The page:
The 2023 season is over at long last and all eyes are moving to next year, for F1 fans and F1 gamers. F1 24 is looking like a make or break game for EA Sports & Codemasters as next year's official Formula 1 game will be the most important in over a decade.
The 2024 race calendar has already been decided and the grid is all most set. With 19 of the 20 drivers confirmed for '24 at the time of writing and no new circuits hitting the championship.
We already know a lot about the real-life 2024 F1 season, but we know almost nothing about the video game that will accompany the campaign. This is why next year's game is so crucial for EA and Codies to get right!
In search of fresh air
The game wasn't bad by any means, but there has been a noticeable drop-off in quality since EA acquired Codemasters back in 2021. F1 2021 was fantastic, but F1 22 wasn't as good and F1 23 has continued the downward trend.
So, EA needs to turn around the game's negative slide, but there are other reasons why 2024 is a make or break for the Formula 1 game. For a start, there is nothing new in terms of tracks and drivers for 2024.
The only change to the calendar for '24 is the return of the Chinese Grand Prix, but that circuit is already in F1 23. Every driver for 2024 is confirmed except for Logan Sargeant at Williams and he's likely to re-sign with the Grove outfit.
Not only that, but none of the current drivers have changed teams, either. Aside from a potential name change for AlphaTauri, it will be a copy-paste job in this respect.
What can Codies do?
If the content of the real-life season is unchanged, EA and Codemasters will need to impress F1 gamers in another way. As refreshing as F1 World has been in some respects, it's not for everybody and that alone won't be enough.
Braking Point is unlikely to return after featuring in F1 23 as well. That mode is on a two-year cycle, so F1 24 will almost certainly be without a story mode.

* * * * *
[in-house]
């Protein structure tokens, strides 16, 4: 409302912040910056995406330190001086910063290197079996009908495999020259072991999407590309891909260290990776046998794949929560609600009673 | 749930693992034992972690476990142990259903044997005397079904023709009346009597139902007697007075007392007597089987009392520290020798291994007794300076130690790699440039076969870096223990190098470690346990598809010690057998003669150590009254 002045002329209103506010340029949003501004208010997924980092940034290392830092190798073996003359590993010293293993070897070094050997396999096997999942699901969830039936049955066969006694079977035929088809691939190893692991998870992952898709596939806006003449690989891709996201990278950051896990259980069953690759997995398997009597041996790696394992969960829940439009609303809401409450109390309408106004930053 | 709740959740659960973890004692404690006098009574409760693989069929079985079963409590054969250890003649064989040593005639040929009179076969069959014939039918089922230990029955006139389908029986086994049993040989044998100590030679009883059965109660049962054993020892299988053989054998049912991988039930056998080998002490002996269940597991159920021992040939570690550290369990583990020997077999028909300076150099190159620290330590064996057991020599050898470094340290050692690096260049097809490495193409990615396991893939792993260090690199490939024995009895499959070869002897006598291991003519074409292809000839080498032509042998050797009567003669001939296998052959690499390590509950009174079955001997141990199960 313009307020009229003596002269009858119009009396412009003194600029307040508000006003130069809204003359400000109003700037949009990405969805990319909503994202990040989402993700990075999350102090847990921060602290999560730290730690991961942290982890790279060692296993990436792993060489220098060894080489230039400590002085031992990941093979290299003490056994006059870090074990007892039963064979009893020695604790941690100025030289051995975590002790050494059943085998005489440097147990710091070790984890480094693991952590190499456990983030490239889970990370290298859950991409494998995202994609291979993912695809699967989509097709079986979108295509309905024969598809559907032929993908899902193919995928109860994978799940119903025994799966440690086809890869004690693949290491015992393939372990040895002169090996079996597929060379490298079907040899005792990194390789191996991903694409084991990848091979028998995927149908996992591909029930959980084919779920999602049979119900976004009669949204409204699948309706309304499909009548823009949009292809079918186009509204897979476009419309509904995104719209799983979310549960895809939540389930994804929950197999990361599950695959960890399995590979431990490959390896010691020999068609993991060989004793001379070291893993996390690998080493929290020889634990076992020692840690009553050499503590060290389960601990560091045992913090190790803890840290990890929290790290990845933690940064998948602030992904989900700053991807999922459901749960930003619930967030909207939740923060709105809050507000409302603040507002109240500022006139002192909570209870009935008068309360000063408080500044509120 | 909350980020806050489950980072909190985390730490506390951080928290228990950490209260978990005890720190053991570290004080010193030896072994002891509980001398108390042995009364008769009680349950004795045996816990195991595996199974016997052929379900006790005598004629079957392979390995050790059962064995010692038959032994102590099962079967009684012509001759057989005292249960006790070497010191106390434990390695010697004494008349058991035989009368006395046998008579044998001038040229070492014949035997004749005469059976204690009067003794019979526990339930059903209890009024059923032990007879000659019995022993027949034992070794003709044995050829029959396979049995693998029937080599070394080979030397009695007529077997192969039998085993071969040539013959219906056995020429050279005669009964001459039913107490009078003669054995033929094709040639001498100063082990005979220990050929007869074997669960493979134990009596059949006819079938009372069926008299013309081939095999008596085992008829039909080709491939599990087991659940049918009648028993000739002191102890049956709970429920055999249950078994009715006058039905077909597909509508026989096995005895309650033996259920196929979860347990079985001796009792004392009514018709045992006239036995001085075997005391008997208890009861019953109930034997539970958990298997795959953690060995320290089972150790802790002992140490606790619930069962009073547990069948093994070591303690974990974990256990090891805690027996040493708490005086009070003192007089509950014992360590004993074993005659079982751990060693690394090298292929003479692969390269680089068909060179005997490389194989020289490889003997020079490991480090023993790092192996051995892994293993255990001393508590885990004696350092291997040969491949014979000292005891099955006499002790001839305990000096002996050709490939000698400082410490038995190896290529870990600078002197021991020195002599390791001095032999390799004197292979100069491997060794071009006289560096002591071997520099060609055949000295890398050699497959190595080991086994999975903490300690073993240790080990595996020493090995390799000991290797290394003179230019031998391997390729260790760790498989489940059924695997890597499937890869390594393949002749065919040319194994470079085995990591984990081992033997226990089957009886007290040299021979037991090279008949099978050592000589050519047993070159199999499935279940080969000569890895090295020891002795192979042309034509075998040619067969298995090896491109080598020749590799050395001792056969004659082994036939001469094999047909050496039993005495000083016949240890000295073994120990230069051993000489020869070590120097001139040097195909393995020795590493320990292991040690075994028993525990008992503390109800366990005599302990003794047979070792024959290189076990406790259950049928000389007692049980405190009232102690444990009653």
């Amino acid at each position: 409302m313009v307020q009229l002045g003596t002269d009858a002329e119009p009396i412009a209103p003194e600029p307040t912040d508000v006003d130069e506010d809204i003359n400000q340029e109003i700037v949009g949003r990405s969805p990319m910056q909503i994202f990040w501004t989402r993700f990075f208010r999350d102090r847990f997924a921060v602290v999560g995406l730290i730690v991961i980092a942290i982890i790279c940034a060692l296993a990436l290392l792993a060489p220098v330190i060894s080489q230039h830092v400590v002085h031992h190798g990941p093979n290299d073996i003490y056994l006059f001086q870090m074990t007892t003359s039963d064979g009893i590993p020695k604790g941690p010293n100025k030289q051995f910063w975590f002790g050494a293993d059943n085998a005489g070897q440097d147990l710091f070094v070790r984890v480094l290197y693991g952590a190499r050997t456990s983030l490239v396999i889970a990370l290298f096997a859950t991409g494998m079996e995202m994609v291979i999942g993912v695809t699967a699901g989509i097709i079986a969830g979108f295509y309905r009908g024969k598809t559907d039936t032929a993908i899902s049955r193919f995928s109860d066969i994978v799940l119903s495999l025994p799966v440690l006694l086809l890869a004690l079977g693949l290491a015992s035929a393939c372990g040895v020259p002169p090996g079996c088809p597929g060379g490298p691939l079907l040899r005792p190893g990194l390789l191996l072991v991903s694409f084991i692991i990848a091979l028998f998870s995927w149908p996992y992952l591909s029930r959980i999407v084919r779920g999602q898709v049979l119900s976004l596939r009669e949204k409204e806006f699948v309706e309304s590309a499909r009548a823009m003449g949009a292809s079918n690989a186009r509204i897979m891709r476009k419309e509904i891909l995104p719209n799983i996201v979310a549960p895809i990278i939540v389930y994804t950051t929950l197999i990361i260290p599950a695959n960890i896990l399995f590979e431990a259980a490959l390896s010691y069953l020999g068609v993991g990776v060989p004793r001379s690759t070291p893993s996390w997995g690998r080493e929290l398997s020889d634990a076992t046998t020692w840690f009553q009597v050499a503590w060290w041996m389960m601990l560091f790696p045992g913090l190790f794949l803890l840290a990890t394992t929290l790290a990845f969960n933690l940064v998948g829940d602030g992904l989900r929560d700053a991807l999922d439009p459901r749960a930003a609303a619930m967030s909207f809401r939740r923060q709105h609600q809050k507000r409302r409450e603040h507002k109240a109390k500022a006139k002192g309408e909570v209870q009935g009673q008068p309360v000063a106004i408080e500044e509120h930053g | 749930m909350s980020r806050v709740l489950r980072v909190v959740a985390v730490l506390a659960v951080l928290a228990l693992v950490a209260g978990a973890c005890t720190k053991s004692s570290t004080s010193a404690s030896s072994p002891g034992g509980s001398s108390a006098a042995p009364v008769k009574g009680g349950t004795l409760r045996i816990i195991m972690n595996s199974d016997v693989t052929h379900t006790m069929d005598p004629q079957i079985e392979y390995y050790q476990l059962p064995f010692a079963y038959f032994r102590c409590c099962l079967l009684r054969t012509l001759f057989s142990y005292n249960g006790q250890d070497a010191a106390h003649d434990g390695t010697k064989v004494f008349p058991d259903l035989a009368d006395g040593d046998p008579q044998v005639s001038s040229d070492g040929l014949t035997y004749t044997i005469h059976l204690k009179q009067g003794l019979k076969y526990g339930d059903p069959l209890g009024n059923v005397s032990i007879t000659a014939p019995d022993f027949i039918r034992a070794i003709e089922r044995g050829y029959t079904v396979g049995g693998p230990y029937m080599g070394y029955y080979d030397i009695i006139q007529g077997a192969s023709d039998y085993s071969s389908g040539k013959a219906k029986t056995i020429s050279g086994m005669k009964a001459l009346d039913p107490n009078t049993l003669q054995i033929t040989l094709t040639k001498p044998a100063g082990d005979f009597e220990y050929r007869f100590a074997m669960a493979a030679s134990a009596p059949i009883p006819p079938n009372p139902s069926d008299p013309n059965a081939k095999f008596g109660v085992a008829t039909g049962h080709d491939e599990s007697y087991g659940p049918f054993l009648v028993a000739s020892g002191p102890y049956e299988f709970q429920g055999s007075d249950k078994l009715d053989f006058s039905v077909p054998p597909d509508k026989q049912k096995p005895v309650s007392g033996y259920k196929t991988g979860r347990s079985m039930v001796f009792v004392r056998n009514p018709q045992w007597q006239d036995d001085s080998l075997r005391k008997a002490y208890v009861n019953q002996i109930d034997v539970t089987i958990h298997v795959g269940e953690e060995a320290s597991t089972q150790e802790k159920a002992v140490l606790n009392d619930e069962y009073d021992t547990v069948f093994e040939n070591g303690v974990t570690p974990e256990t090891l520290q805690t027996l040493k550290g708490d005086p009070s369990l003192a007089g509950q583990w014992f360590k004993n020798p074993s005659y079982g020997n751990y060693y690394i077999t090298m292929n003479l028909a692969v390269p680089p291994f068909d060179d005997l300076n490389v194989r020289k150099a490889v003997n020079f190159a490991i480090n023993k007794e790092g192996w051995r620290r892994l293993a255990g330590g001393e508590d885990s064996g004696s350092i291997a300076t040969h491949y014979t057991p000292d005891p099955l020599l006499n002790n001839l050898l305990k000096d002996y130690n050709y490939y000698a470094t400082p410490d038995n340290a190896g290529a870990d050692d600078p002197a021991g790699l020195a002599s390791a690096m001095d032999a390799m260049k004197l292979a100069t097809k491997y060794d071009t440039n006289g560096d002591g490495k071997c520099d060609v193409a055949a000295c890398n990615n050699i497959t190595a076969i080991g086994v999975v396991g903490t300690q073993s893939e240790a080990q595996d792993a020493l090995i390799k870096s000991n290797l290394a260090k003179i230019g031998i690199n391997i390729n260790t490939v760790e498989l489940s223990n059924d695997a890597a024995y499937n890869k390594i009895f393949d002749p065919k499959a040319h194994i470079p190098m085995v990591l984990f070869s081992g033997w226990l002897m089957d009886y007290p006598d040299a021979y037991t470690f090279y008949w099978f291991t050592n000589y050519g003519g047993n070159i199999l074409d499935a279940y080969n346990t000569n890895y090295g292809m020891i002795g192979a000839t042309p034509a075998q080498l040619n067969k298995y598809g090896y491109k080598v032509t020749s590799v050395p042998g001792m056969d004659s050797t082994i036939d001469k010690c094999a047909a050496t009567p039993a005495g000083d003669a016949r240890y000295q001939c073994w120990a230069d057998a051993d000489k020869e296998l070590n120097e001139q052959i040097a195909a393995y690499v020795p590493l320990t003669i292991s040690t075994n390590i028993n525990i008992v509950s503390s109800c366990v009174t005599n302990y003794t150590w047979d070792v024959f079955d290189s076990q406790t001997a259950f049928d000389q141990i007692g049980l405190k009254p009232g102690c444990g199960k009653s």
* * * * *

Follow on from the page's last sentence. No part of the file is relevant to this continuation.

So, the most logical thing for Codies to focus on is the game's My Team and Career Modes. These are the core single-player modes of the game and have been the franchise's cornerstone for over a decade.
However, F1 23 saw minimal changes to My Team & Career Mode compared to F1 22, which disappointed many fans. In truth, though, the core of My Team has by and large remained the same since it was introduced in 2020.
Codies don't need to make sweeping changes to please fans, either. Simple changes such as making your own power unit would revolutionise the gameplay and keep the mode feeling fresh.
Other changes such as re-introducing classic cars and drivers would also bring a lot of old school fans back to the F1 game. Classic circuits too, would be extremely popular, and it's even possible to add a whole classic season as MotoGP 22 proved last year.
If Milestone, a relatively small developer, can manage this, EA and Codemasters, two companies with huge resources available to them, have no excuses.
And then there's the bugs...
No matter how well made, all games will have bugs and glitches somewhere. It's just the way modern gaming is. F1 23 has by far the most bugs of any F1 game in the modern era.
Even the fixes for the game aren't always working, as players like Twitter user @F7R_Jeroen found out when he did his best Mark Webber impression in Las Vegas.
It's a very bad sign that the F1 game hasn't changed much over the past few years and there are more bugs than ever before. You'd think that this would be the one benefit to having development being relatively static, but that's not been the case.
The F1 game's slippery slope
Sports games on the whole used to be great, but times have changed hugely when it comes to that. There's no getting away from it: the likes of FIFA/ EA Sports FC, Madden, and NBA have all fallen to rock bottom in recent years.
Some series such as the WWE franchise have had to take a break from annual releases to re-work the game. So what happened?
There are many reasons behind the decline of sports games, but one of the biggest is the emphasis on in-game microtransactions rather than working on the gameplay which made these series a success in the first place.
Focusing on short-term profit will catch up with developers eventually, though. Some feared that the introduction of Podium Pass and F1 World into the F1 game signalled the beginning of this transition.
If done right, though, Podium Pass and F1 World could be the future of the series in a good sense, as they add additional content and keep the game fresh for the whole 12 months until the next game is launched.
If this becomes Formula 1 Ultimate Team or a pay-to-win system, this will be the death of the franchise. The F1 game is the exception to the rule right now, being the sole survivor of the pay-to-win epidemic and let's hope that continues to be the case.
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